The problem is that my Thanksgiving Thankful List is like my elevator pitch – unless the elevator is running from Boston to Baltimore, I never have enough time. SO… instead of boring all my relatives at the feast table with my blessings, while they are salivating for turkey, I thought I’d share a few of the angels who continue to brighten my days.
– Most recently, when that hefty tree fell across the road blocking our path home yesterday, I thank the nameless fellow motorist who helped me sweat & wrestle it off to the side…couldn’t have done it without you, pal.
– When the media tries to terrify me with tales of shootings, I think of John whose personal crusade and clever dedication have lowered gun violence in Yonkers by 86 % – and still counting down. (John gave up his scholarship to Julliard to work for the Salvation Army and YMCA.)
– Kudos to Katie in Haiti – the medical doctor who has founded a clinic in Haiti’s rural northwest that provides healing, food and hope to the poorest of the poor.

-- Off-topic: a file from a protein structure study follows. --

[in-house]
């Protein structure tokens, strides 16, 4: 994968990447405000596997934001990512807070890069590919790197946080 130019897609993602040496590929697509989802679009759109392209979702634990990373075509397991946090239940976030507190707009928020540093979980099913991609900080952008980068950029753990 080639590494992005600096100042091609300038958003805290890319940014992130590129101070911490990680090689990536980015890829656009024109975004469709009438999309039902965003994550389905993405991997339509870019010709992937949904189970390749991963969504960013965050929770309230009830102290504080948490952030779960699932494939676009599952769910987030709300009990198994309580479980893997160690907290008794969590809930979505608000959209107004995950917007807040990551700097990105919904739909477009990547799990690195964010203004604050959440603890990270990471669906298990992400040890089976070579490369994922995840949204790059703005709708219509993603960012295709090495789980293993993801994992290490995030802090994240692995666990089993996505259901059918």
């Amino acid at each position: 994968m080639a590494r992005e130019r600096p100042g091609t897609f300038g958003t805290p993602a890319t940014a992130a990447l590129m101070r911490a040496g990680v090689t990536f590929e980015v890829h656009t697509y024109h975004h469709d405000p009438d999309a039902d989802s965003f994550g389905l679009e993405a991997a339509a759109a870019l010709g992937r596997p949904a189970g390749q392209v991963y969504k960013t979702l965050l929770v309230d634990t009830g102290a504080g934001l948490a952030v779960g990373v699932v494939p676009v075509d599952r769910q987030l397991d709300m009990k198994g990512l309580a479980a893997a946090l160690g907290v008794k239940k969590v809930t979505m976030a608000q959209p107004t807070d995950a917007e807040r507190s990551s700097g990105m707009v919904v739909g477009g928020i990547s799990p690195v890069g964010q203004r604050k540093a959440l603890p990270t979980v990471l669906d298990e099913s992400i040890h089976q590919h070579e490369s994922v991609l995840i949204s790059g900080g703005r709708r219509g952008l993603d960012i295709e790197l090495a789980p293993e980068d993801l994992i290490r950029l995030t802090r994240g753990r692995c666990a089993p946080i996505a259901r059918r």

Oh, and thanks to Lorraine who brought awareness of Katie’s work, by hosting a multi-church fundraiser for the cause.
– When newspapers gleefully portray the gore of battle, I catch the news from Mel who founded the NonViolent Peacekeepers and learn of the latest war-torn regions into which he’s sent unarmed peace keepers to halt the rape and slaughter of civilians.
– And special hats off to Orondaam for our lunch at Social Enterprise Summit, where he explained how, from his Nigerian homeland, his Slum2School enterprise has built schools, funded teachers, and awarded scholarships, giving education to tens of thousands of young people trapped in Africa’s poverty stricken regions.
– Then, of course, I thank the frenziedly active Dale, whose Entrepreneur Zones venture is helping distressed communities across the nation bootstrap their way out of hopelessness. (He’s even honored me with the ability to pitch in and help.)
I’m just getting wound up, but this elevator is not running to Baltimore. So allow me one more note of thanks to the bedraggled band of New England Pilgrims who in 1620, with half their members dead after the first year in the New World, found reason and energy to raise their hands to heaven and give thanks. And this year we all still follow that tradition. My we each find the embers of hope this thanksgiving and perhaps labor a bit to blow them into a warming flame.
Happy Thanksgiving, Bart Jackson